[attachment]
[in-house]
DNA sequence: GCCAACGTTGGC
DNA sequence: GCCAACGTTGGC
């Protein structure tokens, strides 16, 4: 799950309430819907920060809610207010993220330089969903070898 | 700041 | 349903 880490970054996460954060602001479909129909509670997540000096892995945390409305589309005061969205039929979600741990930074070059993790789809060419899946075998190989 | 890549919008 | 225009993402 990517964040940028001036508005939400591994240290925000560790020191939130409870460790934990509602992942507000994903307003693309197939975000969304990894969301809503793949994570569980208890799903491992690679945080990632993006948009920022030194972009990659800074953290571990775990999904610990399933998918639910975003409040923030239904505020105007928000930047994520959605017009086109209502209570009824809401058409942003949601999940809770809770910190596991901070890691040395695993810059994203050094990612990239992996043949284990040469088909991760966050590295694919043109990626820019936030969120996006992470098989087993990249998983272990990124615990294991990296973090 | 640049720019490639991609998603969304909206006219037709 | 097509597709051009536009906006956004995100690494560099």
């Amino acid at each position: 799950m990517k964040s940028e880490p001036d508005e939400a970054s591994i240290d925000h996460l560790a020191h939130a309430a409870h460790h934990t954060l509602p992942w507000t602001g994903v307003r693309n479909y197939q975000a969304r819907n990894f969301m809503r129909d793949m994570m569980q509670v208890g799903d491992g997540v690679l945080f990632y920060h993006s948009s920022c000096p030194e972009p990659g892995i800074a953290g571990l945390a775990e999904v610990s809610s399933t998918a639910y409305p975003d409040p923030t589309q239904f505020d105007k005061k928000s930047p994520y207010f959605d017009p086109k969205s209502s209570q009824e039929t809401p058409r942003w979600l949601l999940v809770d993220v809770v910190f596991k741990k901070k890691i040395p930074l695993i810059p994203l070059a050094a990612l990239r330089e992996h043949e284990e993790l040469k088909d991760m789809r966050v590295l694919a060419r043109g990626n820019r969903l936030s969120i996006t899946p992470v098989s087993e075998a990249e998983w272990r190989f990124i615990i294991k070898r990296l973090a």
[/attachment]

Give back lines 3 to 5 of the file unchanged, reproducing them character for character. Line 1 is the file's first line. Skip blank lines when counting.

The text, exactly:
DNA sequence: GCCAACGTTGGC
């Protein structure tokens, strides 16, 4: 799950309430819907920060809610207010993220330089969903070898 | 700041 | 349903 880490970054996460954060602001479909129909509670997540000096892995945390409305589309005061969205039929979600741990930074070059993790789809060419899946075998190989 | 890549919008 | 225009993402 990517964040940028001036508005939400591994240290925000560790020191939130409870460790934990509602992942507000994903307003693309197939975000969304990894969301809503793949994570569980208890799903491992690679945080990632993006948009920022030194972009990659800074953290571990775990999904610990399933998918639910975003409040923030239904505020105007928000930047994520959605017009086109209502209570009824809401058409942003949601999940809770809770910190596991901070890691040395695993810059994203050094990612990239992996043949284990040469088909991760966050590295694919043109990626820019936030969120996006992470098989087993990249998983272990990124615990294991990296973090 | 640049720019490639991609998603969304909206006219037709 | 097509597709051009536009906006956004995100690494560099």
């Amino acid at each position: 799950m990517k964040s940028e880490p001036d508005e939400a970054s591994i240290d925000h996460l560790a020191h939130a309430a409870h460790h934990t954060l509602p992942w507000t602001g994903v307003r693309n479909y197939q975000a969304r819907n990894f969301m809503r129909d793949m994570m569980q509670v208890g799903d491992g997540v690679l945080f990632y920060h993006s948009s920022c000096p030194e972009p990659g892995i800074a953290g571990l945390a775990e999904v610990s809610s399933t998918a639910y409305p975003d409040p923030t589309q239904f505020d105007k005061k928000s930047p994520y207010f959605d017009p086109k969205s209502s209570q009824e039929t809401p058409r942003w979600l949601l999940v809770d993220v809770v910190f596991k741990k901070k890691i040395p930074l695993i810059p994203l070059a050094a990612l990239r330089e992996h043949e284990e993790l040469k088909d991760m789809r966050v590295l694919a060419r043109g990626n820019r969903l936030s969120i996006t899946p992470v098989s087993e075998a990249e998983w272990r190989f990124i615990i294991k070898r990296l973090a």